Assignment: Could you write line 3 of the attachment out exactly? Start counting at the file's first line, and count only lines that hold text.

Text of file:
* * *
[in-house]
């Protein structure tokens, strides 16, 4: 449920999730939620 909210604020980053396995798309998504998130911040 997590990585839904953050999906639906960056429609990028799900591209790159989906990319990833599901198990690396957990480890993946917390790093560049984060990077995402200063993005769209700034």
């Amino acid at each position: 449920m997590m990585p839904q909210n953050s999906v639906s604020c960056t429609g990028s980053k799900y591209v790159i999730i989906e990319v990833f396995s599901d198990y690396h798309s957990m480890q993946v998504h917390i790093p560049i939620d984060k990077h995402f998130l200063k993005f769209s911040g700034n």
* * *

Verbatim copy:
């Amino acid at each position: 449920m997590m990585p839904q909210n953050s999906v639906s604020c960056t429609g990028s980053k799900y591209v790159i999730i989906e990319v990833f396995s599901d198990y690396h798309s957990m480890q993946v998504h917390i790093p560049i939620d984060k990077h995402f998130l200063k993005f769209s911040g700034n």